As Thailand prepares to tax crypto profits, parties on both sides of the aisle have expressed concerns about the government’s current proposal. A number of political figures insisted that important aspects should be clarified in order to avoid double taxation of income associated with cryptocurrencies.
Thai politicians warn of negative effects of crypto tax
Party representatives from across the political spectrum in Thailand have shared their disagreements with the government’s plan to tax earnings from cryptocurrency. The reactions come after recent reports revealed that the Ministry of Finance in Bangkok intends to impose a 15% tax on profits from cryptocurrency investments and trading.
And the Revenue Department announced, on Monday, that it will finalize the tax details by the end of January. Cryptocurrency miners, traders and investors will be affected if the proposal is passed into law, the Thai Enquirer wrote in an article on Wednesday. Merchants will have to keep a record of all their transactions to determine which ones require withholding taxes.
Korn Chatikavanij, a former investment banker, finance minister and current KLA leader, recently indicated that all profitable transactions will be subject to the new tax. However, those earnings should also be combined with other income for annual tax returns, Korn explained, stating on social media:
I do not agree with the Department of Revenue on the collection of this tax until there is more clarification on the issues of importance.
Then comes the Value Added Tax (VAT), he noted, explaining: “The Revenue Department collects VAT like cryptocurrency as a product. Therefore, there will be a double payment of VAT on cryptocurrency transactions as you have to pay VAT when Sell the product and pay other VAT from the sale of cryptocurrencies in baht.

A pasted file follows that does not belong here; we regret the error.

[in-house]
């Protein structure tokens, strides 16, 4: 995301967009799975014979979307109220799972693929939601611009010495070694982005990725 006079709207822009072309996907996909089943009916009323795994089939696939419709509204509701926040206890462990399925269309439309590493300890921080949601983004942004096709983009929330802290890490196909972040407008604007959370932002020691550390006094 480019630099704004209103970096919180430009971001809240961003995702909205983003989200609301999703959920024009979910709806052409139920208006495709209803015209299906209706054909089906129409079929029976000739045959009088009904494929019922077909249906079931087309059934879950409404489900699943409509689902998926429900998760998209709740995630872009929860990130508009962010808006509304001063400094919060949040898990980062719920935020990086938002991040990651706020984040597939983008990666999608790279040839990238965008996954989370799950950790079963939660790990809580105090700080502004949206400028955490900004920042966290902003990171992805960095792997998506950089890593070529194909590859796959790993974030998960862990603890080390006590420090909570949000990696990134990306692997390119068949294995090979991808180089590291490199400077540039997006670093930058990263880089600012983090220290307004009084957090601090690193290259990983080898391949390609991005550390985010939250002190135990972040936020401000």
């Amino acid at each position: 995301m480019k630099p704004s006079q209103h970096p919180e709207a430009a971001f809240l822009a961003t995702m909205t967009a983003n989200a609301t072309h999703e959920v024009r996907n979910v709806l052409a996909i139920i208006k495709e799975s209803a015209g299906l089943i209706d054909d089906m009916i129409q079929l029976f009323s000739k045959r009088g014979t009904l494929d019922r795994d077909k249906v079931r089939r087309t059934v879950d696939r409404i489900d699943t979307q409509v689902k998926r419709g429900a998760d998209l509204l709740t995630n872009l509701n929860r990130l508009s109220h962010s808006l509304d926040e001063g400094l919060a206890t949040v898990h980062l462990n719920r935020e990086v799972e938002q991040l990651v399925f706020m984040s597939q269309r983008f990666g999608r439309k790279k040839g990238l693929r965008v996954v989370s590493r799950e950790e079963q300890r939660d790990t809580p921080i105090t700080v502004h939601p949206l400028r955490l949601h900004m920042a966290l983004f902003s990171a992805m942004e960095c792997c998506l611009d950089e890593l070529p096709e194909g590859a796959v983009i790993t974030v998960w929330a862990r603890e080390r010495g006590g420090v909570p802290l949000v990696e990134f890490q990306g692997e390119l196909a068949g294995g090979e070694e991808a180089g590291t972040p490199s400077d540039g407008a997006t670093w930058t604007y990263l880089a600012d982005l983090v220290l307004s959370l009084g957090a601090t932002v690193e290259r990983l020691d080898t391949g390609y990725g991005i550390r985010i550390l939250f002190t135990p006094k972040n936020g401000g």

Korn added that if the draft legislation is passed, cryptocurrency sellers will have to pay VAT without being able to issue a receipt, as coins are often traded on platforms where buyers are not aware. He emphasized that this is the reason why many countries, such as Singapore, Australia and EU member states, have amended their laws to exempt crypto transactions from VAT.
Two other political organisations, Pheu Thai Party and Thai Sang Thai, have also raised concerns about the tax proposal. Last week, Pheu Thai Party registry head Jakkapong Sangmanee noted that cryptocurrency traders are already required to pay personal income tax. He said introducing another tax on the top would hurt retail investors while benefiting institutions.
Thai party leader Sang Thai Sudarat Keyuraphan commented this week, “There is nothing wrong with the policy of collecting taxes on profits from digital assets, as long as it is fair and does not benefit the taxpayer.” At the same time, the government does not see an opportunity to increase income in the country by promoting digital assets. And this, in her opinion, will prevent income opportunities for the new generation.
Do you think Thailand will adopt the new tax on capital gains from cryptocurrency? Share your predictions in the comments section below.
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